Results 1 to 6 of 6

Math Help - Range of function

  1. #1
    Member
    Joined
    Nov 2008
    Posts
    171

    Range of function

    Hi

    What will be the range of the function f(x) = 1-1/x .

    1. The domain is given as [0, infinity)

    2. The domain is given as [0, infinity]

    I am primarily confused if "1" will be included or not? The limit of the function tends to 1 but it will never actually reach 1. So, will the range be [-infinity,1) or [-infinity,1] or (-infinity,1) or (-infinity,1]

    thanks
    Follow Math Help Forum on Facebook and Google+

  2. #2
    MHF Contributor
    Prove It's Avatar
    Joined
    Aug 2008
    Posts
    11,402
    Thanks
    1273
    Quote Originally Posted by champrock View Post
    Hi

    What will be the range of the function f(x) = 1-1/x .

    1. The domain is given as [0, infinity)

    2. The domain is given as [0, infinity]

    I am primarily confused if "1" will be included or not? The limit of the function tends to 1 but it will never actually reach 1. So, will the range be [-infinity,1) or [-infinity,1] or (-infinity,1) or (-infinity,1]

    thanks
    Hint: Find the range of the function f(x) = \frac{1}{x} in the domain x \geq 0.

    The multiplication by -1 gives a reflection in the x-axis, and the addition of 1 is a translation of 1 unit vertically upward.
    Follow Math Help Forum on Facebook and Google+

  3. #3
    MHF Contributor Amer's Avatar
    Joined
    May 2009
    From
    Jordan
    Posts
    1,093
    I write the answer but when I see the member above me give you a hint I edit it

    note you can't write the interval closed from the direction of infinity
    like this

    (0,infinity]

    the correct like this

    (0,infinity)
    Follow Math Help Forum on Facebook and Google+

  4. #4
    Member
    Joined
    Nov 2008
    Posts
    171
    Quote Originally Posted by Amer View Post
    I write the answer but when I see the member above me give you a hint I edit it

    note you can't write the interval closed from the direction of infinity
    like this

    (0,infinity]

    the correct like this

    (0,infinity)
    hmm ok . (0,infinity) is because infinity cant be included in the set right? Its not any proper number.

    @Prove It : I found the range. Its coming out to be -infinity to 1. But I am not sure if 1 is actually included or not because
    Lim 1/x (x tends to infinity) ---> 0
    so 1-1/x = 1-0 = 1
    but
    But 1/(some very large number ) ----> some very tiny number like 0.000000000045
    So, 1-1/x = 1-some very tiny number. = 0.99999999999999434

    SO, the range is (-infinity,1) or (-infinity,1] ?
    Follow Math Help Forum on Facebook and Google+

  5. #5
    MHF Contributor Amer's Avatar
    Joined
    May 2009
    From
    Jordan
    Posts
    1,093
    the first one (-infinity,1)

    thanks to prove it
    Last edited by Amer; June 6th 2009 at 04:43 AM.
    Follow Math Help Forum on Facebook and Google+

  6. #6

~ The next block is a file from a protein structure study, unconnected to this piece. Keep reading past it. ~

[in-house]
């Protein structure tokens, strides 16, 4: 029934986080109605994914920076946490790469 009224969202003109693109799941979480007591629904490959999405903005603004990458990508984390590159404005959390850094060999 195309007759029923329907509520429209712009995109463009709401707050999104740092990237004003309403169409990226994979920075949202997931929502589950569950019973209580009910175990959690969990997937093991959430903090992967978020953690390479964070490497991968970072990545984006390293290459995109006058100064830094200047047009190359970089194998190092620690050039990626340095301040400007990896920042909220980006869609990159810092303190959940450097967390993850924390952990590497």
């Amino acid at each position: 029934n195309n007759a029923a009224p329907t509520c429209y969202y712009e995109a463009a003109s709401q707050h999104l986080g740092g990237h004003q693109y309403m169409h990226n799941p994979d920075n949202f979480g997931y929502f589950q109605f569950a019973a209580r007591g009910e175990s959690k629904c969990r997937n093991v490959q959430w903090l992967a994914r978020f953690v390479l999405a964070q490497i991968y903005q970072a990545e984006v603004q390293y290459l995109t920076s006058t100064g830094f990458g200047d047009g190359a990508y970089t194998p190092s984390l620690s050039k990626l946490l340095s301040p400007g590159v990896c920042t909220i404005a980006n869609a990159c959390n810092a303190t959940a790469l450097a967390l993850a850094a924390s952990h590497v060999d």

MHF Contributor
    Prove It's Avatar
    Joined
    Aug 2008
    Posts
    11,402
    Thanks
    1273
    Quote Originally Posted by champrock View Post
    hmm ok . (0,infinity) is because infinity cant be included in the set right? Its not any proper number.

    @Prove It : I found the range. Its coming out to be -infinity to 1. But I am not sure if 1 is actually included or not because
    Lim 1/x (x tends to infinity) ---> 0
    so 1-1/x = 1-0 = 1
    but
    But 1/(some very large number ) ----> some very tiny number like 0.000000000045
    So, 1-1/x = 1-some very tiny number. = 0.99999999999999434

    SO, the range is (-infinity,1) or (-infinity,1] ?
    Let's put it this way...

    In the domain x > 0, (since x \neq 0 as pointed out earlier), the range of the function \frac{1}{x} is y > 0, or in interval notation, (0, \infty).

    Notice that as x \to \infty, y \to 0. BUT since we can never reach \infty, y will never reach 0.

    Now the reflection in the x axis means that the range of -\frac{1}{x} becomes y < 0, or to use interval notation, (-\infty, 0).

    The translation of 1 unit vertically upward means that the range of 1 - \frac{1}{x} is y < 1, or (-\infty, 1) in interval notation.


    So to answer your question, you do NOT include the 1 in the range.
    Follow Math Help Forum on Facebook and Google+

Similar Math Help Forum Discussions

  1. range of the function
    Posted in the Algebra Forum
    Replies: 2
    Last Post: March 30th 2010, 06:19 AM
  2. The range of this function?
    Posted in the Algebra Forum
    Replies: 3
    Last Post: March 17th 2010, 12:42 PM
  3. Range of a function?
    Posted in the Pre-Calculus Forum
    Replies: 4
    Last Post: December 18th 2009, 01:00 PM
  4. Function Range.
    Posted in the Pre-Calculus Forum
    Replies: 2
    Last Post: July 28th 2009, 07:26 PM
  5. range of function
    Posted in the Pre-Calculus Forum
    Replies: 1
    Last Post: March 18th 2009, 12:45 PM

Search Tags


/mathhelpforum @mathhelpforum